Remembering the Fallen: on this day in 1940, Company Sergeant Major George Gristock V.C., 2nd Battalion, the Royal Norfolk Regiment, died of wounds received in the action which won him the Victoria Cross.
The eldest of six children, C.S.M. Gristock was born in Pretoria, South Africa, and raised in England. He joined the Royal Norfolk Regiment after school. On the 21st of May in 1940. during the fighting south of Tournai in Belgium, he took a party of riflemen forward to cover his company’s right flank. They suffered heavy casualties from an enemy machine-gun post, which he intended to put out of action.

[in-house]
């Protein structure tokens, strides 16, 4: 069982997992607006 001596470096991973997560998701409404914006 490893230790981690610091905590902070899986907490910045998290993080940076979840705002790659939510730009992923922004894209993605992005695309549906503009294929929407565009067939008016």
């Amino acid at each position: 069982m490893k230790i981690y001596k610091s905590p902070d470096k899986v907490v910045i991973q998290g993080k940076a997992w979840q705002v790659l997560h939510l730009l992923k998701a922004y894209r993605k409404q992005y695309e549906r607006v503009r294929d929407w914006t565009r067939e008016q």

Coming under heavy fire, C.S.M. Gristock was grievously wounded in both legs but was able to use rapid fire to kill the machine-gun crew, putting the gun out of action. The citation takes up the story: “He then dragged himself back to the right flank position from which he refused to be evacuated until contact with the battalion had been established and the line once more made good. By his gallant action, the position of the company was secured, and many casualties prevented”.
He was taken home to the Royal County Hospital in Brighton where both his legs had to be amputed, and where he passed away at thirty-five years old. C.S.M. Gristock lies buried in the Bear Road Cemetery in Brighton, and his Victoria Cross is held at the Royal Norfolk Regimental Museum in Norwich Castle.